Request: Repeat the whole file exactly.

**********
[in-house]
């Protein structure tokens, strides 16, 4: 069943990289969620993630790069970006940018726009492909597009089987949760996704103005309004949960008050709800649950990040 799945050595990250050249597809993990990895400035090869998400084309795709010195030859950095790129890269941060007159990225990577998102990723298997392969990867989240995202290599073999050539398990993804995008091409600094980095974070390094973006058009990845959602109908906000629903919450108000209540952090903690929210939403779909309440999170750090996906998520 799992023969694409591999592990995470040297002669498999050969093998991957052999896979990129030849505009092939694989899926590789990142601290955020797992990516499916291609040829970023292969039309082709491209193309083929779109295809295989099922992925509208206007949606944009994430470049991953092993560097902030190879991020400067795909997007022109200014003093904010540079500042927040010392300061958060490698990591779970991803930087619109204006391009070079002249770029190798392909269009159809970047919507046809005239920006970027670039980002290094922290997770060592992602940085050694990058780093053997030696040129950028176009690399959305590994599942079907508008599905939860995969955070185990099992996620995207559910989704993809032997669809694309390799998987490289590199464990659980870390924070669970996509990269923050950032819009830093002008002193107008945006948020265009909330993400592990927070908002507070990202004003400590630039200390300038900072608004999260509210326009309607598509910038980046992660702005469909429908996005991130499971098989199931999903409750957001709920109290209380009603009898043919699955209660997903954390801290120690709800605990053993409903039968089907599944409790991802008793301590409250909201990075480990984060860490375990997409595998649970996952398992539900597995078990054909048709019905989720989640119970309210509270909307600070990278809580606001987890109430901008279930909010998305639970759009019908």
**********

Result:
[in-house]
């Protein structure tokens, strides 16, 4: 069943990289969620993630790069970006940018726009492909597009089987949760996704103005309004949960008050709800649950990040 799945050595990250050249597809993990990895400035090869998400084309795709010195030859950095790129890269941060007159990225990577998102990723298997392969990867989240995202290599073999050539398990993804995008091409600094980095974070390094973006058009990845959602109908906000629903919450108000209540952090903690929210939403779909309440999170750090996906998520 799992023969694409591999592990995470040297002669498999050969093998991957052999896979990129030849505009092939694989899926590789990142601290955020797992990516499916291609040829970023292969039309082709491209193309083929779109295809295989099922992925509208206007949606944009994430470049991953092993560097902030190879991020400067795909997007022109200014003093904010540079500042927040010392300061958060490698990591779970991803930087619109204006391009070079002249770029190798392909269009159809970047919507046809005239920006970027670039980002290094922290997770060592992602940085050694990058780093053997030696040129950028176009690399959305590994599942079907508008599905939860995969955070185990099992996620995207559910989704993809032997669809694309390799998987490289590199464990659980870390924070669970996509990269923050950032819009830093002008002193107008945006948020265009909330993400592990927070908002507070990202004003400590630039200390300038900072608004999260509210326009309607598509910038980046992660702005469909429908996005991130499971098989199931999903409750957001709920109290209380009603009898043919699955209660997903954390801290120690709800605990053993409903039968089907599944409790991802008793301590409250909201990075480990984060860490375990997409595998649970996952398992539900597995078990054909048709019905989720989640119970309210509270909307600070990278809580606001987890109430901008279930909010998305639970759009019908």